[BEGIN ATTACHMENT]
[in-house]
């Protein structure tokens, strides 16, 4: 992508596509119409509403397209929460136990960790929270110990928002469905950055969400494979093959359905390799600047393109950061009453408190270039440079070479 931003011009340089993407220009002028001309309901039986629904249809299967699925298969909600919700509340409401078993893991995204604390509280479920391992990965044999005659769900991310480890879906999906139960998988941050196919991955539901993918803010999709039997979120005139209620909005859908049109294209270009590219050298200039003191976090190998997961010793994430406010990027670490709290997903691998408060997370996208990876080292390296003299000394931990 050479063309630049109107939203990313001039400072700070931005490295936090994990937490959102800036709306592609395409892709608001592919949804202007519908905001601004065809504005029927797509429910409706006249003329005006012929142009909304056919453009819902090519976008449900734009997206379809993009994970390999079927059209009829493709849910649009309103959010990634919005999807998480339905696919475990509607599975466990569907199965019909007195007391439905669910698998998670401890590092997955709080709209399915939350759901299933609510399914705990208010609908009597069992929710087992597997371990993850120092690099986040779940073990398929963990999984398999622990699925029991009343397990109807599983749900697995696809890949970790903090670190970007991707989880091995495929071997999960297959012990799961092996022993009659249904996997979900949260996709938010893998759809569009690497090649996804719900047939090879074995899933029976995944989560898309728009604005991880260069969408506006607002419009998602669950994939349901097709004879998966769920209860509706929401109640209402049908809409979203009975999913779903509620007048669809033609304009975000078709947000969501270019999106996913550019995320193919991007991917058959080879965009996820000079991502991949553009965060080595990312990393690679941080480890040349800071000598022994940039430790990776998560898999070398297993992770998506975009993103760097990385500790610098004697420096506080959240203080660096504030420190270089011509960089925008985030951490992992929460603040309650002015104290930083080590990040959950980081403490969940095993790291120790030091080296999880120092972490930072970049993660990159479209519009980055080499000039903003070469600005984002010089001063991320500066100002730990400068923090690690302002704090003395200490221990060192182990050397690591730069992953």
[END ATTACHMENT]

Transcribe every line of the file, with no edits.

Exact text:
[in-house]
């Protein structure tokens, strides 16, 4: 992508596509119409509403397209929460136990960790929270110990928002469905950055969400494979093959359905390799600047393109950061009453408190270039440079070479 931003011009340089993407220009002028001309309901039986629904249809299967699925298969909600919700509340409401078993893991995204604390509280479920391992990965044999005659769900991310480890879906999906139960998988941050196919991955539901993918803010999709039997979120005139209620909005859908049109294209270009590219050298200039003191976090190998997961010793994430406010990027670490709290997903691998408060997370996208990876080292390296003299000394931990 050479063309630049109107939203990313001039400072700070931005490295936090994990937490959102800036709306592609395409892709608001592919949804202007519908905001601004065809504005029927797509429910409706006249003329005006012929142009909304056919453009819902090519976008449900734009997206379809993009994970390999079927059209009829493709849910649009309103959010990634919005999807998480339905696919475990509607599975466990569907199965019909007195007391439905669910698998998670401890590092997955709080709209399915939350759901299933609510399914705990208010609908009597069992929710087992597997371990993850120092690099986040779940073990398929963990999984398999622990699925029991009343397990109807599983749900697995696809890949970790903090670190970007991707989880091995495929071997999960297959012990799961092996022993009659249904996997979900949260996709938010893998759809569009690497090649996804719900047939090879074995899933029976995944989560898309728009604005991880260069969408506006607002419009998602669950994939349901097709004879998966769920209860509706929401109640209402049908809409979203009975999913779903509620007048669809033609304009975000078709947000969501270019999106996913550019995320193919991007991917058959080879965009996820000079991502991949553009965060080595990312990393690679941080480890040349800071000598022994940039430790990776998560898999070398297993992770998506975009993103760097990385500790610098004697420096506080959240203080660096504030420190270089011509960089925008985030951490992992929460603040309650002015104290930083080590990040959950980081403490969940095993790291120790030091080296999880120092972490930072970049993660990159479209519009980055080499000039903003070469600005984002010089001063991320500066100002730990400068923090690690302002704090003395200490221990060192182990050397690591730069992953």